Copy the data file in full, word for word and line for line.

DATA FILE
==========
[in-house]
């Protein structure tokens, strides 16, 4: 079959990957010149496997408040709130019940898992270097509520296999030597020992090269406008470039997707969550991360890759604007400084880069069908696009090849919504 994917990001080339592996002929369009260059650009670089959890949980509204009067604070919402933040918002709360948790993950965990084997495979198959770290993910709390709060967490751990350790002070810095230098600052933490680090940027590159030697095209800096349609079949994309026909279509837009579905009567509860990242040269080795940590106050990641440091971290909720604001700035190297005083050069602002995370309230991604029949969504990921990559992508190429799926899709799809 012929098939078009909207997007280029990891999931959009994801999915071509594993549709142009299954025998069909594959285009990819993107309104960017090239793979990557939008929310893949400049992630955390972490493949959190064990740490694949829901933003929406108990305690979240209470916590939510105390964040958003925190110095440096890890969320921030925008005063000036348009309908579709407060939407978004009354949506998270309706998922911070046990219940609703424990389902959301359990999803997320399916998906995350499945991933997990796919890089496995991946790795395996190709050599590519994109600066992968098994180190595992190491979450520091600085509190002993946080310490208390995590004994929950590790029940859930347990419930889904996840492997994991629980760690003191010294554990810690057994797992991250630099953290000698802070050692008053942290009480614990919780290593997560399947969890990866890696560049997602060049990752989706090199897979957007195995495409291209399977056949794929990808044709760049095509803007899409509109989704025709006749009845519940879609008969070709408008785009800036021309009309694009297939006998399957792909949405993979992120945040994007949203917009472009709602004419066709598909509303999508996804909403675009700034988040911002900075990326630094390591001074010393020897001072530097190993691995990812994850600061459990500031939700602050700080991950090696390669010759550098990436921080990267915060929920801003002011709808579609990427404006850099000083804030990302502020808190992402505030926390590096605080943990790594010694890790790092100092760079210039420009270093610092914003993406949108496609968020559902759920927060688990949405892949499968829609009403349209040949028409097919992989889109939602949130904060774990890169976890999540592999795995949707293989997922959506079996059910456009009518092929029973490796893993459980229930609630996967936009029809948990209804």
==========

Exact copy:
[in-house]
């Protein structure tokens, strides 16, 4: 079959990957010149496997408040709130019940898992270097509520296999030597020992090269406008470039997707969550991360890759604007400084880069069908696009090849919504 994917990001080339592996002929369009260059650009670089959890949980509204009067604070919402933040918002709360948790993950965990084997495979198959770290993910709390709060967490751990350790002070810095230098600052933490680090940027590159030697095209800096349609079949994309026909279509837009579905009567509860990242040269080795940590106050990641440091971290909720604001700035190297005083050069602002995370309230991604029949969504990921990559992508190429799926899709799809 012929098939078009909207997007280029990891999931959009994801999915071509594993549709142009299954025998069909594959285009990819993107309104960017090239793979990557939008929310893949400049992630955390972490493949959190064990740490694949829901933003929406108990305690979240209470916590939510105390964040958003925190110095440096890890969320921030925008005063000036348009309908579709407060939407978004009354949506998270309706998922911070046990219940609703424990389902959301359990999803997320399916998906995350499945991933997990796919890089496995991946790795395996190709050599590519994109600066992968098994180190595992190491979450520091600085509190002993946080310490208390995590004994929950590790029940859930347990419930889904996840492997994991629980760690003191010294554990810690057994797992991250630099953290000698802070050692008053942290009480614990919780290593997560399947969890990866890696560049997602060049990752989706090199897979957007195995495409291209399977056949794929990808044709760049095509803007899409509109989704025709006749009845519940879609008969070709408008785009800036021309009309694009297939006998399957792909949405993979992120945040994007949203917009472009709602004419066709598909509303999508996804909403675009700034988040911002900075990326630094390591001074010393020897001072530097190993691995990812994850600061459990500031939700602050700080991950090696390669010759550098990436921080990267915060929920801003002011709808579609990427404006850099000083804030990302502020808190992402505030926390590096605080943990790594010694890790790092100092760079210039420009270093610092914003993406949108496609968020559902759920927060688990949405892949499968829609009403349209040949028409097919992989889109939602949130904060774990890169976890999540592999795995949707293989997922959506079996059910456009009518092929029973490796893993459980229930609630996967936009029809948990209804």